Political Economy 2: Basic Principles

1. Despite appearances, Political Economy is perhaps the most straightforward science.Non-specialists read pompous articles written by journalists or listen to erudite analyses on deficits and surpluses, GDP, recession and inflation, austerity, trade balance etc and naturally do not understand much, thinking that this is what Political Economy must look like. If these are complemented by mathematical formulas and diagrams full of zig-zags and curves, people often feel it is way beyond their understanding.

All of the above do not constitute Political Economy. The term “Economics” which covers such elements and issues, demonstrates that there has been some differentiation and distancing from Political Economy. Even Macro-economics (in contrast with Micro-economics which studies productivity and businesses) are far removed from Political Economy.

Political Economy deals with the fundamental relations between humans in society, as they manifest in the production, distribution and consumption of wealth (i.e. goods and services). The difficulties presenting themselves in the economies of the world, or the economy of a nation, are due to the prejudices and modern superstitions that have infringed upon, replaced or overshadowed the fundamental principles and are now regarded as the “Science of Economics”.

The science of Political Economy, just like any other, is in plain sight in our daily lives and does not need specialised technology, like Physics, nor involved series of college courses. It requires a little willingness and direction and a good amount of observation and reflection.

2. We live in a universe full of life and wealth. Every creature has its own nature – the horse, the dove, the fish, the pine tree, the water, the soil, the metal, just as we humans have our own.We live with and draw from all these creatures and things, that are given freely to all of us. With their help and through their use, we create the world of man in which we live and move. This is because we have the necessary instruments – thanks to our very nature – arms, legs, eyes etc, and, above all, intelligence.We can clear a jungle, tame wild beasts and plants, irrigate dry lands, cultivate the soil, mine for minerals, build cities. We might have started off as consumers, but we quickly took our side next to Nature as producers and creators.

However, we remain at all times dependant on our environment and our surroundings. Without the company of our fellow men, life would be one of hardship and deprivation. Without plant and animal life or water we would perish very soon. Without air and firm land, we could not exist.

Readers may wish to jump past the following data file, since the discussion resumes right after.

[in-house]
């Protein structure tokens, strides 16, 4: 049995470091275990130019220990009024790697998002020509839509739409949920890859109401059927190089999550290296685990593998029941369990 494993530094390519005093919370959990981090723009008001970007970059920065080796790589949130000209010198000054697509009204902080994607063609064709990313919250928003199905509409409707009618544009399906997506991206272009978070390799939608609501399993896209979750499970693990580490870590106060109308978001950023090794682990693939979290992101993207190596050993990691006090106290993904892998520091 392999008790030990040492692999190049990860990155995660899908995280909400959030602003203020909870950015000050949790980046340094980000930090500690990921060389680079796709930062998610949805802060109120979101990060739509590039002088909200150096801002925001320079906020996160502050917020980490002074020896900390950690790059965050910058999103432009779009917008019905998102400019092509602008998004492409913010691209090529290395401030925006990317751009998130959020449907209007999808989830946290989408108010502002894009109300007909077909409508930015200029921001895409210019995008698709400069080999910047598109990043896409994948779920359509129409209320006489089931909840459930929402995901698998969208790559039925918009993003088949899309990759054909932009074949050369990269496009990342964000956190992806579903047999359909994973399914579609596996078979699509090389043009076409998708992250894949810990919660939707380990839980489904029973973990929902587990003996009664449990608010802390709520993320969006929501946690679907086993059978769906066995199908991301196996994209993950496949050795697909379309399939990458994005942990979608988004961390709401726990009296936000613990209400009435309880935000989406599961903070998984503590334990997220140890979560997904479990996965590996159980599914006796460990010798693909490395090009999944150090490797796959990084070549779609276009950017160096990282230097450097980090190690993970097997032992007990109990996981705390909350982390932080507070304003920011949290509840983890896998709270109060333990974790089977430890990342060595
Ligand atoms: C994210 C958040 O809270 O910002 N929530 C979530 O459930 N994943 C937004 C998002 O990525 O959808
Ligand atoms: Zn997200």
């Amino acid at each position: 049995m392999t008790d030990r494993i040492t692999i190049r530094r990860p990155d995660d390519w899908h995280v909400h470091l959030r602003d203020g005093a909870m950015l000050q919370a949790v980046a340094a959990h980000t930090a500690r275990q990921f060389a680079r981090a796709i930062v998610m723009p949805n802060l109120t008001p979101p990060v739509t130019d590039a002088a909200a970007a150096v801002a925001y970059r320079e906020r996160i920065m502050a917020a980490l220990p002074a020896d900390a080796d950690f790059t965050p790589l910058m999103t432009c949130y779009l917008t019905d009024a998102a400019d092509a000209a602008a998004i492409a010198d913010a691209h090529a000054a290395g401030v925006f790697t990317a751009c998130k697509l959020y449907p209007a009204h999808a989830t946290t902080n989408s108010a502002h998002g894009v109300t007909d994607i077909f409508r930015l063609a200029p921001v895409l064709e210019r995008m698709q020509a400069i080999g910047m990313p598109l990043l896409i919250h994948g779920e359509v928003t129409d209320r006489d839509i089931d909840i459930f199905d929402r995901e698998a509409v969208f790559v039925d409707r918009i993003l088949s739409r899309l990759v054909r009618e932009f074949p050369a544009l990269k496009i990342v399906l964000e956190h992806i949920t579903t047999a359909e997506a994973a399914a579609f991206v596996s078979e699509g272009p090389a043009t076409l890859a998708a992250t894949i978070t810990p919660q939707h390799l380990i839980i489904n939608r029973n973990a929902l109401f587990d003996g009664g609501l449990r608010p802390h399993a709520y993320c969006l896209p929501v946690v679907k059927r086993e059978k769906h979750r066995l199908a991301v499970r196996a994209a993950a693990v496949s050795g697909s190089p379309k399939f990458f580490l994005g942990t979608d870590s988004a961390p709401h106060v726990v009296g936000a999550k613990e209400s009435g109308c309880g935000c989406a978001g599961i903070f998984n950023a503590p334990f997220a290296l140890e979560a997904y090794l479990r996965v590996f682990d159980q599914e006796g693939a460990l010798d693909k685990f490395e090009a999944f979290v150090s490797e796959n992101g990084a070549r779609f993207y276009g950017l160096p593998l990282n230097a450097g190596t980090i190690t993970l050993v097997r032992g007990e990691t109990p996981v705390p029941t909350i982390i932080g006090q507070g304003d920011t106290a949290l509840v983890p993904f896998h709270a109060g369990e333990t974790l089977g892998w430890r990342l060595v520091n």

These constraints arise from the Supreme Nature. We do not know exactly why, when or how we emerged in the form that we have, but, to the extent of our knowledge, we have been this way for hundreds of thousands of years.

We are creatures of land, of the firm surface of our planet. We cannot live in the water like fish, or in the air like birds, without the aid of technical devices.

3. Let us now examine the fundamental principles of Political Economy, in a few sentences.

A) Man, is wholly dependent for his life on his environment, which provides all that is necessary for his maintenance – space, air, light, water, nutrition, minerals and soil – and which the universe provides freely.

B) Being a creature of land, man is limited to the firm foundation of the Earth and the conditions that hold on its surface. Those conditions he will have to take with him, whether he goes high in the sky or deep into the ocean. The Earth is indeed like a Goddess Mother.

C) To utilise the goods of his environment, man uses his powers and the instruments which nature has endowed him with – bodily and mental. Air is immediately present and accessible. But water will not leave the lake or the river on its own accord to satisfy his thirst; the fruit of the soil will not come to his mouth to feed him. Man must move toward them of his own accord, discriminating between what is useful and what is not. Man can only survive by exercising his powers and by participating in the natural phenomena and processes with his labour.

D) Living in solitude, man lives an impoverished life of deprivation. The company of others is beneficial to all. Isolated, man will only enjoy but a fraction of the goods, amenities and happiness that are available when living in the society of his fellow men. In social life, every man may specialise and become proficient in fewer skills yet be able to enter abundantly in exchanges of goods and services with others. Moreover, opportunities of collaboration and security emerge. Under this framework, civilization becomes manifest, as the development of all human potential, in the fullness of wisdom, solidarity, love and happiness.

These are the fundamental natural laws of Political Economy, that are familiar to us all by their natural status. Alas, in the feverish course of day to day life, something is forgotten or goes amiss, resulting in undesirable circumstances, complicated and often painful.

How and where did things go wrong?

In the following posts, we will examine our politico-economic experience within the scope of this question.

– Nikodemos

 

Click here to read other posts on the Political Economy series.

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